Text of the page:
A new report by the Workplace Relations Commission (WRC) has revealed that almost half of agricultural workplaces in Ireland were in violation of employment law last year. Out of the 49 agricultural employers inspected during 2021, 23 were found to be in breach of employment law, accounting for 47% of the total. The WRC report, which was published on May 9th, also disclosed that the commission had recovered €14,416 in unpaid wages for employees in the sector as a result of its inspections. The agriculture sector, as defined by the WRC report, includes forestry, fruit and vegetable farms, livestock farms, and poultry.
In addition, the WRC report highlighted that it “continues to be active in the meat sector”. Specifically, 23 employers in the meat processing sector were inspected during 2021, both announced and unannounced, and 18 (78%) were found to be in breach of employment law. As a result of these inspections, €6,078 in outstanding wages was recovered for employees. This marks an increase from the WRC report for 2020, which showed that 60% of those inspected in the meat processing sector had breached employment laws. It’s worth noting that last year, five meat processing plants were inspected, and no unpaid wages were recovered.
The WRC also participated in the 2022 EMPACT (European Multidisciplinary Platform Against Criminal Threats) joint days of action, in which 172 inspections were carried out by the commission. During the campaign, 171 contraventions of legislation were detected, and inspectors specifically carried out inspections throughout Ireland on employers operating within the agricultural sector. Overall, a total of 28 unannounced inspections were undertaken, and 17 contraventions of employment legislation were detected.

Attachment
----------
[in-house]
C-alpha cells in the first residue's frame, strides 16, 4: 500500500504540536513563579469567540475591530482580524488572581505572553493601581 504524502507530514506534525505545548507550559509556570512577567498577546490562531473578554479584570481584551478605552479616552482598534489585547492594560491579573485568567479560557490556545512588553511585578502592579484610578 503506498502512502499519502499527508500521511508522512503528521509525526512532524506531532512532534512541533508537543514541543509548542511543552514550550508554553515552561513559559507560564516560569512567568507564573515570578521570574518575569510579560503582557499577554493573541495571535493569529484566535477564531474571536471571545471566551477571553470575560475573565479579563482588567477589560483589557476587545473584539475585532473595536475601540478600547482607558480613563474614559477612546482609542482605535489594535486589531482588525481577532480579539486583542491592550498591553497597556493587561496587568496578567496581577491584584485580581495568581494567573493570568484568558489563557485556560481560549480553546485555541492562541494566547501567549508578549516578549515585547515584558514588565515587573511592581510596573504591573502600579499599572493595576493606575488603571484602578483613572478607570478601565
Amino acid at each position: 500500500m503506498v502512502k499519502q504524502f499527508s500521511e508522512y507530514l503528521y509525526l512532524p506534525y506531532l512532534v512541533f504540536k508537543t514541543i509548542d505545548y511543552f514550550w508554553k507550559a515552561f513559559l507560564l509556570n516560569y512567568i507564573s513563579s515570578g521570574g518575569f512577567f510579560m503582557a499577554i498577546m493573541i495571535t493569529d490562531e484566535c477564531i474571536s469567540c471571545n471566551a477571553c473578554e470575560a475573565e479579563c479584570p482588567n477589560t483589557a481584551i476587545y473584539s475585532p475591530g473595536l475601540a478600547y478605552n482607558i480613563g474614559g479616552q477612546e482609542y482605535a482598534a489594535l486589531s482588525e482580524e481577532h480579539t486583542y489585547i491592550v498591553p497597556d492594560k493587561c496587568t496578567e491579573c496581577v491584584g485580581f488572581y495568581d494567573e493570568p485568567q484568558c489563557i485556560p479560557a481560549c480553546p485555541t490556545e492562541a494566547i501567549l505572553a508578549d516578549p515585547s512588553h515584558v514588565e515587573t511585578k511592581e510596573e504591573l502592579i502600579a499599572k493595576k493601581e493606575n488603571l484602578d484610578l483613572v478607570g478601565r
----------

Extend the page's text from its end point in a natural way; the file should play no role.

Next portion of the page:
The WRC annual report for 2022 highlights that 36 different sectors were inspected. Nine out of the 18 (50%) in the fishing sector, seven out of the two (29%) in the veterinary and animal health sector, and four out of the four (100%) in equine activities were found in breach of employment law. On a larger scale, 636 out of the 1,390 (46%) in the food service activities were also in breach of employment law.
The WRC report’s findings are concerning, particularly in light of the ongoing debate surrounding the treatment of workers in the agricultural sector. The agriculture industry has long been criticized for its reliance on low-paid, often migrant, workers, who are frequently subject to poor working conditions and exploitation. The WRC’s report suggests that these issues are still prevalent in the sector.
The Irish Congress of Trade Unions (ICTU) has called for stronger enforcement of employment laws to protect workers in the agricultural sector. In a statement, the ICTU said: “The report from the WRC highlights the need for stronger enforcement of employment rights in the agricultural sector. The sector has a long history of exploitation, and it is clear that more needs to be done to ensure that workers are treated fairly and with dignity.”
The WRC report is a reminder of the importance of ensuring that all workers in Ireland are treated fairly and with respect. The agricultural sector is a vital part of the Irish economy, and it is essential that those working in the sector are protected by robust employment laws and regulations. The findings of the WRC report should serve as a wake-up call to employers in the sector, and to policymakers, to take action to address the issues raised by the report.